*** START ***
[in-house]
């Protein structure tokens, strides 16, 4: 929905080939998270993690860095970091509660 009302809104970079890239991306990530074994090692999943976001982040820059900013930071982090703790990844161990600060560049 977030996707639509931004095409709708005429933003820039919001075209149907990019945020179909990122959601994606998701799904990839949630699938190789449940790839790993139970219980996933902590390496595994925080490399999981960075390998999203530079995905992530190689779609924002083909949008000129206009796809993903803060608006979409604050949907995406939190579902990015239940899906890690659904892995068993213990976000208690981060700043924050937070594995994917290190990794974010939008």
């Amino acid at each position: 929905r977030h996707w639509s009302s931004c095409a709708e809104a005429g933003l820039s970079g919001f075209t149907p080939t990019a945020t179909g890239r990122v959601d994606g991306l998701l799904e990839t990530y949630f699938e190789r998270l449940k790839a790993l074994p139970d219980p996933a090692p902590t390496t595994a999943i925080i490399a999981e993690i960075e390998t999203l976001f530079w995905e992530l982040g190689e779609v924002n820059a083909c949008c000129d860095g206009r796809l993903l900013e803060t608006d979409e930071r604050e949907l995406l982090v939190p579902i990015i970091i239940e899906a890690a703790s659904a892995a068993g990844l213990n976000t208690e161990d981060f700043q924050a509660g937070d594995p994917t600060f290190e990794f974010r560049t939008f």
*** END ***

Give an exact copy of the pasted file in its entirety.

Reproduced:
[in-house]
């Protein structure tokens, strides 16, 4: 929905080939998270993690860095970091509660 009302809104970079890239991306990530074994090692999943976001982040820059900013930071982090703790990844161990600060560049 977030996707639509931004095409709708005429933003820039919001075209149907990019945020179909990122959601994606998701799904990839949630699938190789449940790839790993139970219980996933902590390496595994925080490399999981960075390998999203530079995905992530190689779609924002083909949008000129206009796809993903803060608006979409604050949907995406939190579902990015239940899906890690659904892995068993213990976000208690981060700043924050937070594995994917290190990794974010939008």
């Amino acid at each position: 929905r977030h996707w639509s009302s931004c095409a709708e809104a005429g933003l820039s970079g919001f075209t149907p080939t990019a945020t179909g890239r990122v959601d994606g991306l998701l799904e990839t990530y949630f699938e190789r998270l449940k790839a790993l074994p139970d219980p996933a090692p902590t390496t595994a999943i925080i490399a999981e993690i960075e390998t999203l976001f530079w995905e992530l982040g190689e779609v924002n820059a083909c949008c000129d860095g206009r796809l993903l900013e803060t608006d979409e930071r604050e949907l995406l982090v939190p579902i990015i970091i239940e899906a890690a703790s659904a892995a068993g990844l213990n976000t208690e161990d981060f700043q924050a509660g937070d594995p994917t600060f290190e990794f974010r560049t939008f």